Knee Arthritis

FAQS on Knee Arthritis

 

Knee arthritis impacts every second American above 75 years. By 2030, about 67 million people are expected to suffer from the musculoskeletal joint disorder, which continues to be the foremost reason of lost work time and disability among people older than 50 years. The word arthritis is sourced from two Greek and Latin words, “arthron” referring to joint and “itis” suggesting inflammation. Thus, arthritis means joint inflammation. About 12 percent of Americans less than 25 years also exhibit signs of knee arthritis.

What is knee arthritis?

Knee arthritis occurs when inflammation causes pain, stiffness, and swelling in the knee joint. Though arthritis affects any joint, knee disorder is the most commonly reported arthritis because of its crippling effect. It makes performance of everyday activities, including walking, difficult, and leads to disability.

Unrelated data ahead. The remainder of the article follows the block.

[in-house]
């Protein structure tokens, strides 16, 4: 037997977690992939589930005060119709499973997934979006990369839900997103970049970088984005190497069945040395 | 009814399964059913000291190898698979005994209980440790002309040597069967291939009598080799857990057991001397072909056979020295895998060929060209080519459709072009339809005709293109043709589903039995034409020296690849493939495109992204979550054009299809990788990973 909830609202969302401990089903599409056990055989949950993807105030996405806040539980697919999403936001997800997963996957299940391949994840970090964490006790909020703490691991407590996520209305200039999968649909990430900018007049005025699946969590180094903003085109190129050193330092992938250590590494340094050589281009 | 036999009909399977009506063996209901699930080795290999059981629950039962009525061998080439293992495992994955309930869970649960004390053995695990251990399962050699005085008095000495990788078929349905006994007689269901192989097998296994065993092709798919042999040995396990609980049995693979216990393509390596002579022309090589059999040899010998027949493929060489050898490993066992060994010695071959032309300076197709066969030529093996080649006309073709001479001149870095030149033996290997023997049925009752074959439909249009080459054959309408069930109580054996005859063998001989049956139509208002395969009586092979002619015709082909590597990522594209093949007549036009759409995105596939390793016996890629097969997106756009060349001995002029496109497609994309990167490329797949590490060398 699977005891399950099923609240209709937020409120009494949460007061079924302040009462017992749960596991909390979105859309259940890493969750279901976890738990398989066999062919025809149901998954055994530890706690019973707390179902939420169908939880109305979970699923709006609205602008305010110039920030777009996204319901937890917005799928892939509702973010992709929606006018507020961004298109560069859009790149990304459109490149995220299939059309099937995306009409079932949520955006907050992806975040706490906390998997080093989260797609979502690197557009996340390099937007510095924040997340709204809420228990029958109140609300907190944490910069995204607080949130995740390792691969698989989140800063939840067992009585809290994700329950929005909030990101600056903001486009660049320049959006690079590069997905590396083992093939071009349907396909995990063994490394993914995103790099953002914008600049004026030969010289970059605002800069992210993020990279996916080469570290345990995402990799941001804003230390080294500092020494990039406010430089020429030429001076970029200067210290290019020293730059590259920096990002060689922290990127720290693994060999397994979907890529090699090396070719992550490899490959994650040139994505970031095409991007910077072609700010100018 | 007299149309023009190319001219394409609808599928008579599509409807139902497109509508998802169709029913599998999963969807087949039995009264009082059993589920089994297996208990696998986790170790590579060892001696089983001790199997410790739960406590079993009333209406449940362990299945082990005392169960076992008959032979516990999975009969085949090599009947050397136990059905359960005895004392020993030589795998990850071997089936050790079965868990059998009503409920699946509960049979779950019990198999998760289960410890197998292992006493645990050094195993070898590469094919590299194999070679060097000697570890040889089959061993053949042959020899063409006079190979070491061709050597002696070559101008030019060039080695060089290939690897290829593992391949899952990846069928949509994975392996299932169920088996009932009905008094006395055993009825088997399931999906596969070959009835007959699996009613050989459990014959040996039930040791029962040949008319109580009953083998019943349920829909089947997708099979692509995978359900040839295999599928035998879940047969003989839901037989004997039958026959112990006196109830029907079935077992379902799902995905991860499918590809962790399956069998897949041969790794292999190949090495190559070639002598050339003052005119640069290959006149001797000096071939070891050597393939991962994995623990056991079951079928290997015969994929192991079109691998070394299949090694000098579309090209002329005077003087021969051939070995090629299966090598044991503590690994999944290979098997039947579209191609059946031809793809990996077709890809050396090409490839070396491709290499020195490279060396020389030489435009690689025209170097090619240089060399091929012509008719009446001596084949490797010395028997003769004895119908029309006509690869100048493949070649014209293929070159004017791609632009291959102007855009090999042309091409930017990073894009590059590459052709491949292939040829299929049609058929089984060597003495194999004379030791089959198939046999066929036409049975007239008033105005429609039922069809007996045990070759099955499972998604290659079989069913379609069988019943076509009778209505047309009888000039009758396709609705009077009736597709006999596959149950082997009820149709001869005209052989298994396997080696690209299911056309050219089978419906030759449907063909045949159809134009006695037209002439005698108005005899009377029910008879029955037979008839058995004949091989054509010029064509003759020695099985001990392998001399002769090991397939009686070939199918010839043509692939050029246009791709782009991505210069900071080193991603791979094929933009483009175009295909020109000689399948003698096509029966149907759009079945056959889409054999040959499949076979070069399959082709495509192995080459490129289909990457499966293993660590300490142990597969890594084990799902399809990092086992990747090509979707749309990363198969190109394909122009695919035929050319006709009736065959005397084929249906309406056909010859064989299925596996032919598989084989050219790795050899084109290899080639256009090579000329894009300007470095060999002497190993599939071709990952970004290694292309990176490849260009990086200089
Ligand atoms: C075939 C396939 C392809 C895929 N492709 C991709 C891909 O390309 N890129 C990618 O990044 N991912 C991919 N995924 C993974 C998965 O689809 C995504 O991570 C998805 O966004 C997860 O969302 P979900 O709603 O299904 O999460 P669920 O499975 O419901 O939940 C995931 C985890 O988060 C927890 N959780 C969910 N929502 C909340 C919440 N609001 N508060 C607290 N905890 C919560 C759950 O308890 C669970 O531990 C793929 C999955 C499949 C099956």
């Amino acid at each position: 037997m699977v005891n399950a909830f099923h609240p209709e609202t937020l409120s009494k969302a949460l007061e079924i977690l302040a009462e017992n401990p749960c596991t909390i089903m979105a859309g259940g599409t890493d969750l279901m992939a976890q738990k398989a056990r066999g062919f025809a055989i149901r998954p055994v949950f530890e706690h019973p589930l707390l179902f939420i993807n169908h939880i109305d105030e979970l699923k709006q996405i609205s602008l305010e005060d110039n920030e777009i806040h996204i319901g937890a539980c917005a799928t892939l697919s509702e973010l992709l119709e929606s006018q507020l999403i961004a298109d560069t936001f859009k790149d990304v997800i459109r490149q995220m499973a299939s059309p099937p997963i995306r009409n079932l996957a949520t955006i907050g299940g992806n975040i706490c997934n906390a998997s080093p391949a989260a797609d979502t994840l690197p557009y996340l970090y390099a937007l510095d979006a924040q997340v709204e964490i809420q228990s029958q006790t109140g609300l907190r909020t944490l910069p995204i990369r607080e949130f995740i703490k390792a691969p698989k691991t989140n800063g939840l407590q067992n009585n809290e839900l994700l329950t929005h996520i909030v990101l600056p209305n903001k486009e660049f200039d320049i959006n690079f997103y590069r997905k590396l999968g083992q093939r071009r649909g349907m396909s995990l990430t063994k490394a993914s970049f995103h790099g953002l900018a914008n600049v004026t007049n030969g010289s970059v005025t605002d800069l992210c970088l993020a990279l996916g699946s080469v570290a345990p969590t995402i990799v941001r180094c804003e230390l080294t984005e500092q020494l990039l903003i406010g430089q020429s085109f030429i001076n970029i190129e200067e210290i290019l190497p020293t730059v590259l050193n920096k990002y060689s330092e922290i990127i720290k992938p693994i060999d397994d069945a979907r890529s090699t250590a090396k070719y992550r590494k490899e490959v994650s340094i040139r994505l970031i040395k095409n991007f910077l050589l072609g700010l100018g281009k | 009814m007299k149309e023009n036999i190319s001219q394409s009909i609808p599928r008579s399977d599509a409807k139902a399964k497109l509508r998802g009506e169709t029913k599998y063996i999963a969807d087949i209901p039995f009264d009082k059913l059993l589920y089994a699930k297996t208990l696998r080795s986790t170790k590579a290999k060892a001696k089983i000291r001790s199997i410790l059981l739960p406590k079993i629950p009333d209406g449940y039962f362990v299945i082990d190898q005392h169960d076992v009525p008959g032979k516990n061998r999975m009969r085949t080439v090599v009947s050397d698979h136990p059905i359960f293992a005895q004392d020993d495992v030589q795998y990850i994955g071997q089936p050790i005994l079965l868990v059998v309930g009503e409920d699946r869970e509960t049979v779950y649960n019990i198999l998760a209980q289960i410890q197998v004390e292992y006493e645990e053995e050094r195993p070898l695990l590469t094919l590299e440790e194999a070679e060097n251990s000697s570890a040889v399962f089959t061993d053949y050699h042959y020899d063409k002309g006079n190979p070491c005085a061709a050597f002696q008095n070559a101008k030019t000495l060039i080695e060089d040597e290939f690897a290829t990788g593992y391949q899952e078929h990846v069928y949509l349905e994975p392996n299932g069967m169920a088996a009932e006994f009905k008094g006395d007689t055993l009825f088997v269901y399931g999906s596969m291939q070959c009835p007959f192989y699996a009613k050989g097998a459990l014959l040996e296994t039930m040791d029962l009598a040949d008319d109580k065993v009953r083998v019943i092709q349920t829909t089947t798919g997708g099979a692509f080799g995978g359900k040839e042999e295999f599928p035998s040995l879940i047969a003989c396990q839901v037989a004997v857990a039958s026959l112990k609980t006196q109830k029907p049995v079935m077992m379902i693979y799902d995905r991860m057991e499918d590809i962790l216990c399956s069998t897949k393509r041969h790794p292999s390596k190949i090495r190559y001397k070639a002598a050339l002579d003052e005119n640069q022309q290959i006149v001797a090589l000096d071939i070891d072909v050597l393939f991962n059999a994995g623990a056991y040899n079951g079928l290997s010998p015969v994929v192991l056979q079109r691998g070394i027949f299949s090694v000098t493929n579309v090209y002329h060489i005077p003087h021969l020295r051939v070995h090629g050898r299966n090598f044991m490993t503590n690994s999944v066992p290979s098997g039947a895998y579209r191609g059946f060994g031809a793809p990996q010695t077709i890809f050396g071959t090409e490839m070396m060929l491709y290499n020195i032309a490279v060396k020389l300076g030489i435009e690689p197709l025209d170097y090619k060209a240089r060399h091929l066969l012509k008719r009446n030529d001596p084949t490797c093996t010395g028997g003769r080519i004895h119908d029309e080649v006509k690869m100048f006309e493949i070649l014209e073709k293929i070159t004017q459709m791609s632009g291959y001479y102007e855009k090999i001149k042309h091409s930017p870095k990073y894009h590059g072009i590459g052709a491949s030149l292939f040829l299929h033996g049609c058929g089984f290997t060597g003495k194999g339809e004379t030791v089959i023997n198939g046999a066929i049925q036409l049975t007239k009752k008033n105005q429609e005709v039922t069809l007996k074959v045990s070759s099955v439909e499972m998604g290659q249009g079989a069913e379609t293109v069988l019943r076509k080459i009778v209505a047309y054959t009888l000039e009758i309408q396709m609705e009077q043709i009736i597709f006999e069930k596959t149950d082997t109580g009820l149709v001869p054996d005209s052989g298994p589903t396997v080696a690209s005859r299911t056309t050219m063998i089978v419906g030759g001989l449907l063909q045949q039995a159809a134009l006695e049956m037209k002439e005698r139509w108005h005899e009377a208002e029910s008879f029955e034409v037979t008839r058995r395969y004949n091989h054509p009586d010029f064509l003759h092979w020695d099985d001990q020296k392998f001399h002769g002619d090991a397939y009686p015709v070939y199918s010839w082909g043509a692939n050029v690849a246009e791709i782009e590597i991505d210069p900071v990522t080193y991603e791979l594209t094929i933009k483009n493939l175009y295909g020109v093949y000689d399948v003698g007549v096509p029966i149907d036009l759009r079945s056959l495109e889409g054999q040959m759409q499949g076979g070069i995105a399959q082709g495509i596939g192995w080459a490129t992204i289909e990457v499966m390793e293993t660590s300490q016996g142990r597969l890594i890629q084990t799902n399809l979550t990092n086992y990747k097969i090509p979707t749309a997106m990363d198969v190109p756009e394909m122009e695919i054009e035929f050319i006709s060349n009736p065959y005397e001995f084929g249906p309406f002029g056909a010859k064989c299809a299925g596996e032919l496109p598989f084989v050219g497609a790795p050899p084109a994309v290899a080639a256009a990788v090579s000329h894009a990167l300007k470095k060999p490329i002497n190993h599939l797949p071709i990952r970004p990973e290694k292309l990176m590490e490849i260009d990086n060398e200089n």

According to the origin, knee arthritis is broadly classified into four categories.

  • Osteoarthritis or degeneration and damage of cartilage elasticity following wear and tear.
  • Rheumatoid arthritis or autoimmune inflammatory disorder damaging the synovial membrane around the knee joint. This results in swelling, pain, and stiffness in the knee.
  • Infectious arthritis or infection inflaming the soft tissues around the knee joint.
  • Posttraumatic arthritis or injuries to the knee surface and ligaments forcing the joint to undergo additional wear

How does knee arthritis occur?

The knee joint comprises of three components – kneecap, thighbone, and shinbone. A tough, slippery set of fibrous tissues, known as articular cartilage, connects the three with each other. It cushions the joints like a shock absorber and ensures their smooth movement without friction with each other. Fluid released by the synovial membrane located around the knee joint keeps the cartilage lubricated and slippery.